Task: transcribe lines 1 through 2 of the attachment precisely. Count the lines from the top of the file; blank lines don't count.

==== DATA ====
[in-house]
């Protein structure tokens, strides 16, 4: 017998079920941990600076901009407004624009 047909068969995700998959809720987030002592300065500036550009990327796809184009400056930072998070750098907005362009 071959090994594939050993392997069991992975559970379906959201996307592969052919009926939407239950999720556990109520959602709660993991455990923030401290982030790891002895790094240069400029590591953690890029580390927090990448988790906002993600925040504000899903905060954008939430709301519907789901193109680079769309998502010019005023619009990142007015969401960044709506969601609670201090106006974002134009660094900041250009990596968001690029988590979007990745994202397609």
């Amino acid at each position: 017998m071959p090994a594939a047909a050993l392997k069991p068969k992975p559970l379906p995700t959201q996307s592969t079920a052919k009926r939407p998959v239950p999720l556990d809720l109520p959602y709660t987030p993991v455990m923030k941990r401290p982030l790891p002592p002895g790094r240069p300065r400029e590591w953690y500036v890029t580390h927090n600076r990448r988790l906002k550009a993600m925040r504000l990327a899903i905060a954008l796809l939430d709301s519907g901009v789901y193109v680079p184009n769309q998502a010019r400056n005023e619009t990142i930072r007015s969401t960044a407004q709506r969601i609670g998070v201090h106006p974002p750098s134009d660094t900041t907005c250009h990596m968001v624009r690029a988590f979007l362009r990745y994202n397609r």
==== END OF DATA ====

[in-house]
């Protein structure tokens, strides 16, 4: 017998079920941990600076901009407004624009 047909068969995700998959809720987030002592300065500036550009990327796809184009400056930072998070750098907005362009 071959090994594939050993392997069991992975559970379906959201996307592969052919009926939407239950999720556990109520959602709660993991455990923030401290982030790891002895790094240069400029590591953690890029580390927090990448988790906002993600925040504000899903905060954008939430709301519907789901193109680079769309998502010019005023619009990142007015969401960044709506969601609670201090106006974002134009660094900041250009990596968001690029988590979007990745994202397609």